In the state of seige that we are living in across the world, or, like myself, in an Italy emerging from the pandemic battlefield, a riveting book is our best means of being transported beyond our confined horizons.
Just such a book is Aruna Chakravarti's richly imagined novel Suralakshmi Villa, which I read during the quarantine in Rome. Cocooned in the exquisite prose and the fascinating lives within its covers, I escaped to the world of Bengal of the past, its natural beauty, its lores and myths, and the stories of present day Bengalis.
After Jorasanko and Daughters of Jorasanko, her acclaimed historical fiction on the Tagore family, the Sahitya Akademi award winning Indian writer returns to pure fiction in this recent work. But history is never far away.
Suralakshmi Villa is both the multi-generational saga of a family home on the eve of its demolishment, and the chronicle of the shared edifice of syncretic culture that housed both Hindus and Muslim Bengalis of undivided and post-partition India, till these seismic times of religious intolerance that threaten to destroy the historical structure of peaceful coexistence.
In the divisive world of riots, in which this book was launched this February, in Delhi, the novel exploring the interconnected local history and shared humanity of both Hindu and Muslim rural bengal, lifts itself above the confines of fiction, on the wings of hope for mutual understanding and harmony in reality as well.
The writer deals with profound sensitivity, compassion and authenticity, an eclectic range of characters from both Hindu and Muslim communities of diverse socio-economic classes, and their intertwined lives and destinies,
The story starts in Delhi in relatively present times with an old villa being put up for sale, to be transformed into an apartment complex. The striking thing about the novel is that the owner and the house bearing her name are both protagonists and points of departure for a narrative journey that encompasses the stories of a myriad cast of characters whose lives intersect with both the villa and its mistress. Yet, much of the narrative takes place elsewhere.
Suralakshmi Villa is the portal through which we enter only to be led, as if through a backdoor, into the meandering geography of other lives. These concern both male and female characters, each vividly delineated with astute psychological insight. However, it's the gallery of women that brings this novel alive: full scale portraits, concise cameos, detailed miniatures, impressionistic sepia photographs, telling ink sketches, and incisive engravings of all sorts of women. We find both highly educated and illiterate women; independent, unconventional, and valiant women; and downtrodden, suffering but battling women.
In fact, the most memorable stories are those of the broken but brave women. Aruna Chakravarti's tour de force as a writer is the range of her deeply felt and impoverished Muslim characters, in rural Malda, struggling to keep their humanity in their sordid surroundings.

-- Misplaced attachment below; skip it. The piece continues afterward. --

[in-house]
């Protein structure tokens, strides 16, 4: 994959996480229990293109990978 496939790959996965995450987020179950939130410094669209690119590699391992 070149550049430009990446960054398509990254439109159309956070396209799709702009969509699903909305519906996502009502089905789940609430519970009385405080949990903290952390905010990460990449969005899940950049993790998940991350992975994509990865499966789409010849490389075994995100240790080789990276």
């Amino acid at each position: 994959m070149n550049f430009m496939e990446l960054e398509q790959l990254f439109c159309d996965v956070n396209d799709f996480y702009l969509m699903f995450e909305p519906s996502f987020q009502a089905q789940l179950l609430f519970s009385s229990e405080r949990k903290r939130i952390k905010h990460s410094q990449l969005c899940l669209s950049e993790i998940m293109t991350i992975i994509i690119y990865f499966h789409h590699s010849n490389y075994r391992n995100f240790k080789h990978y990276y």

For me, the most powerful and lyrical part of the novel was here, in rural bengal, where the author's most compassionate and compelling storytelling is deployed. The dialogue is full of the natural cadences and vocabulary reflecting the voice of each persona. Places are evoked with such visual and sensuous immediacy that even the ugly, the harrowing or the tragic have the impact and luminosity of poetry.
Those who have read Aruna Chakravarti's collection of short stories, Secret Spaces, might have read the story on which this novel is based. Whereas, in the short story we get a sketchy view of the muslim girl, Eidun's life, in the novel the strongest part is the exploration of Eidun's childhood: her brutish father, the goat-herd, her suffering mother, and three sisters (ironically named after queens) living in a slum like hall of an abandoned palace in what was once the kingdom of Goud, present day Malda.
What was the start of the short story, in Delhi, is subsumed into the prologue, and the actual novel opens with the chapter called "The Witch" and a stunning first line, which, being a spoiler, I will not reveal. Brilliant in evocative detail, the story of Eidun's maternal grandmother, despite its tragic elements is told with tenderness and humour. Particularly touching are the anthropomorphic images of the Tamarind tree and Zaitoon Bibi living in the hovel beneath it.
By the time the prologue ends, we surmise what the story is about: resolving the mystery of Suralakshmi abruptly abandoning her home and child, taking with her Eidun. However, the central story, like the pebble setting a ripple in a pond, becomes less important than the world of the characters spinning from it, across time and space, plumbing the motivations for and the emotional repercussions of the action of the prime mover.